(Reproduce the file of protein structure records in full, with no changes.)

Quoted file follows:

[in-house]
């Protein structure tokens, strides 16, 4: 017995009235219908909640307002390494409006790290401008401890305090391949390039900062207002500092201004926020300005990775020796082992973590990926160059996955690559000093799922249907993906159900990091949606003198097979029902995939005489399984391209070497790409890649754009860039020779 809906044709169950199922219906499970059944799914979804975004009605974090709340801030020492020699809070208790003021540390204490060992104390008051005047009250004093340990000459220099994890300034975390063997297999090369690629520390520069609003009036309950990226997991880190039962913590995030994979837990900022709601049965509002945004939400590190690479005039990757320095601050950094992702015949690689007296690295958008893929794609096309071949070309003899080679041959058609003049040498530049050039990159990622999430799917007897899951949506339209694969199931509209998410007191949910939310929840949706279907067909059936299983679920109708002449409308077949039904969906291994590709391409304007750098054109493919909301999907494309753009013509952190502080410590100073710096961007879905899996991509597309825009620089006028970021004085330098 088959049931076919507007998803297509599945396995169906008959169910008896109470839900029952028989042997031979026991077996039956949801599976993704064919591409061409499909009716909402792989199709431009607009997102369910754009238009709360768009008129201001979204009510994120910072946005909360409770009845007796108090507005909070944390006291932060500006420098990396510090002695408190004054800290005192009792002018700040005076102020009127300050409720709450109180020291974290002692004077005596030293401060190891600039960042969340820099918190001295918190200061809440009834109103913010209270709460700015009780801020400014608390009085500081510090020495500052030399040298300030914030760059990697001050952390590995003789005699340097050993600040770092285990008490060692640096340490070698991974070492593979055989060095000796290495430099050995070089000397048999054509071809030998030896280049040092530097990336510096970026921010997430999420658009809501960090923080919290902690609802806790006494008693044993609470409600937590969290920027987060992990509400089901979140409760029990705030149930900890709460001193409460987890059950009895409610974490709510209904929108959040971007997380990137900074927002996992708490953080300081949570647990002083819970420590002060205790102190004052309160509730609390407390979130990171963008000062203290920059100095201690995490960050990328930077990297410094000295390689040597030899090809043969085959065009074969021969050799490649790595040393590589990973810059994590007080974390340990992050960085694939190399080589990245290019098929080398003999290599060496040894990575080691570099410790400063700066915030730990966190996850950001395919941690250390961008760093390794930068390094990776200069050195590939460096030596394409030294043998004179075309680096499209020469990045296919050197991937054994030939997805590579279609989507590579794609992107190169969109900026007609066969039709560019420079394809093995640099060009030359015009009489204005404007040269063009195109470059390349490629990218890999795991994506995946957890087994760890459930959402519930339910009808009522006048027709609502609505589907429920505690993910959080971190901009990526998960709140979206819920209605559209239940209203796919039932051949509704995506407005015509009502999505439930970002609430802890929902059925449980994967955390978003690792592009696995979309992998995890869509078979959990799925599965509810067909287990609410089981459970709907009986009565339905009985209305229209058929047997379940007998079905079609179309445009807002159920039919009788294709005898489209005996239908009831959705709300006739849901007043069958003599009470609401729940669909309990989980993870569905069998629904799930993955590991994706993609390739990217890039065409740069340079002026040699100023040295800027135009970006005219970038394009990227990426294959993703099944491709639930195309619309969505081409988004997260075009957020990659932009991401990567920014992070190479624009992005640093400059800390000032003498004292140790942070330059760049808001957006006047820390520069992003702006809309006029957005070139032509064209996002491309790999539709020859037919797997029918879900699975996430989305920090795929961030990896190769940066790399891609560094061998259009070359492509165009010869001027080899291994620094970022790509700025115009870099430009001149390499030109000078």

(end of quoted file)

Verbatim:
[in-house]
């Protein structure tokens, strides 16, 4: 017995009235219908909640307002390494409006790290401008401890305090391949390039900062207002500092201004926020300005990775020796082992973590990926160059996955690559000093799922249907993906159900990091949606003198097979029902995939005489399984391209070497790409890649754009860039020779 809906044709169950199922219906499970059944799914979804975004009605974090709340801030020492020699809070208790003021540390204490060992104390008051005047009250004093340990000459220099994890300034975390063997297999090369690629520390520069609003009036309950990226997991880190039962913590995030994979837990900022709601049965509002945004939400590190690479005039990757320095601050950094992702015949690689007296690295958008893929794609096309071949070309003899080679041959058609003049040498530049050039990159990622999430799917007897899951949506339209694969199931509209998410007191949910939310929840949706279907067909059936299983679920109708002449409308077949039904969906291994590709391409304007750098054109493919909301999907494309753009013509952190502080410590100073710096961007879905899996991509597309825009620089006028970021004085330098 088959049931076919507007998803297509599945396995169906008959169910008896109470839900029952028989042997031979026991077996039956949801599976993704064919591409061409499909009716909402792989199709431009607009997102369910754009238009709360768009008129201001979204009510994120910072946005909360409770009845007796108090507005909070944390006291932060500006420098990396510090002695408190004054800290005192009792002018700040005076102020009127300050409720709450109180020291974290002692004077005596030293401060190891600039960042969340820099918190001295918190200061809440009834109103913010209270709460700015009780801020400014608390009085500081510090020495500052030399040298300030914030760059990697001050952390590995003789005699340097050993600040770092285990008490060692640096340490070698991974070492593979055989060095000796290495430099050995070089000397048999054509071809030998030896280049040092530097990336510096970026921010997430999420658009809501960090923080919290902690609802806790006494008693044993609470409600937590969290920027987060992990509400089901979140409760029990705030149930900890709460001193409460987890059950009895409610974490709510209904929108959040971007997380990137900074927002996992708490953080300081949570647990002083819970420590002060205790102190004052309160509730609390407390979130990171963008000062203290920059100095201690995490960050990328930077990297410094000295390689040597030899090809043969085959065009074969021969050799490649790595040393590589990973810059994590007080974390340990992050960085694939190399080589990245290019098929080398003999290599060496040894990575080691570099410790400063700066915030730990966190996850950001395919941690250390961008760093390794930068390094990776200069050195590939460096030596394409030294043998004179075309680096499209020469990045296919050197991937054994030939997805590579279609989507590579794609992107190169969109900026007609066969039709560019420079394809093995640099060009030359015009009489204005404007040269063009195109470059390349490629990218890999795991994506995946957890087994760890459930959402519930339910009808009522006048027709609502609505589907429920505690993910959080971190901009990526998960709140979206819920209605559209239940209203796919039932051949509704995506407005015509009502999505439930970002609430802890929902059925449980994967955390978003690792592009696995979309992998995890869509078979959990799925599965509810067909287990609410089981459970709907009986009565339905009985209305229209058929047997379940007998079905079609179309445009807002159920039919009788294709005898489209005996239908009831959705709300006739849901007043069958003599009470609401729940669909309990989980993870569905069998629904799930993955590991994706993609390739990217890039065409740069340079002026040699100023040295800027135009970006005219970038394009990227990426294959993703099944491709639930195309619309969505081409988004997260075009957020990659932009991401990567920014992070190479624009992005640093400059800390000032003498004292140790942070330059760049808001957006006047820390520069992003702006809309006029957005070139032509064209996002491309790999539709020859037919797997029918879900699975996430989305920090795929961030990896190769940066790399891609560094061998259009070359492509165009010869001027080899291994620094970022790509700025115009870099430009001149390499030109000078």